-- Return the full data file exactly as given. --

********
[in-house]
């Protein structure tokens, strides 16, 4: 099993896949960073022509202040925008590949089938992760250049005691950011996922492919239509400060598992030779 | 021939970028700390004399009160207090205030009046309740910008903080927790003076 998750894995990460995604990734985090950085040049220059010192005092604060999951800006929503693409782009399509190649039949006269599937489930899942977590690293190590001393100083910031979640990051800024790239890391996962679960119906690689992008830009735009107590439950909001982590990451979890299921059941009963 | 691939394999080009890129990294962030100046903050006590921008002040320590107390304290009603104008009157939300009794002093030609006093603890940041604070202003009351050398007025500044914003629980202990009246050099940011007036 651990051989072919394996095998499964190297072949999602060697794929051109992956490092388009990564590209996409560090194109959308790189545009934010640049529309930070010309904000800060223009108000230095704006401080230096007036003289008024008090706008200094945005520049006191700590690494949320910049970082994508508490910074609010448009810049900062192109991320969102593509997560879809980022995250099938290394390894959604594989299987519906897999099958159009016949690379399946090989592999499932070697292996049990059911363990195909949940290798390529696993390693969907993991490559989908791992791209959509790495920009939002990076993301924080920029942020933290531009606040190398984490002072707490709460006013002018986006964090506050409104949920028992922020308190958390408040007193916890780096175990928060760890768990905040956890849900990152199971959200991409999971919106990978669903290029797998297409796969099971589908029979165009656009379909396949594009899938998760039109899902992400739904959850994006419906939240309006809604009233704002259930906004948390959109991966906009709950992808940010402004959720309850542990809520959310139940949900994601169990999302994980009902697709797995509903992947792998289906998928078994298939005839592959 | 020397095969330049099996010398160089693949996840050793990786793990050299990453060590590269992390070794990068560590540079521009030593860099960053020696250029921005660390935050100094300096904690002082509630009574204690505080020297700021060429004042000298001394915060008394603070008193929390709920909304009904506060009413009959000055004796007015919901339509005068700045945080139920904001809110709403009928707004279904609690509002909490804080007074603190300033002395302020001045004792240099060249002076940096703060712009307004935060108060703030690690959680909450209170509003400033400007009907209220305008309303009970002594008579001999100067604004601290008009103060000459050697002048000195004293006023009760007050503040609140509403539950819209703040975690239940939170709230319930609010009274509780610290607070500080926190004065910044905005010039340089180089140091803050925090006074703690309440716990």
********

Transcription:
[in-house]
């Protein structure tokens, strides 16, 4: 099993896949960073022509202040925008590949089938992760250049005691950011996922492919239509400060598992030779 | 021939970028700390004399009160207090205030009046309740910008903080927790003076 998750894995990460995604990734985090950085040049220059010192005092604060999951800006929503693409782009399509190649039949006269599937489930899942977590690293190590001393100083910031979640990051800024790239890391996962679960119906690689992008830009735009107590439950909001982590990451979890299921059941009963 | 691939394999080009890129990294962030100046903050006590921008002040320590107390304290009603104008009157939300009794002093030609006093603890940041604070202003009351050398007025500044914003629980202990009246050099940011007036 651990051989072919394996095998499964190297072949999602060697794929051109992956490092388009990564590209996409560090194109959308790189545009934010640049529309930070010309904000800060223009108000230095704006401080230096007036003289008024008090706008200094945005520049006191700590690494949320910049970082994508508490910074609010448009810049900062192109991320969102593509997560879809980022995250099938290394390894959604594989299987519906897999099958159009016949690379399946090989592999499932070697292996049990059911363990195909949940290798390529696993390693969907993991490559989908791992791209959509790495920009939002990076993301924080920029942020933290531009606040190398984490002072707490709460006013002018986006964090506050409104949920028992922020308190958390408040007193916890780096175990928060760890768990905040956890849900990152199971959200991409999971919106990978669903290029797998297409796969099971589908029979165009656009379909396949594009899938998760039109899902992400739904959850994006419906939240309006809604009233704002259930906004948390959109991966906009709950992808940010402004959720309850542990809520959310139940949900994601169990999302994980009902697709797995509903992947792998289906998928078994298939005839592959 | 020397095969330049099996010398160089693949996840050793990786793990050299990453060590590269992390070794990068560590540079521009030593860099960053020696250029921005660390935050100094300096904690002082509630009574204690505080020297700021060429004042000298001394915060008394603070008193929390709920909304009904506060009413009959000055004796007015919901339509005068700045945080139920904001809110709403009928707004279904609690509002909490804080007074603190300033002395302020001045004792240099060249002076940096703060712009307004935060108060703030690690959680909450209170509003400033400007009907209220305008309303009970002594008579001999100067604004601290008009103060000459050697002048000195004293006023009760007050503040609140509403539950819209703040975690239940939170709230319930609010009274509780610290607070500080926190004065910044905005010039340089180089140091803050925090006074703690309440716990």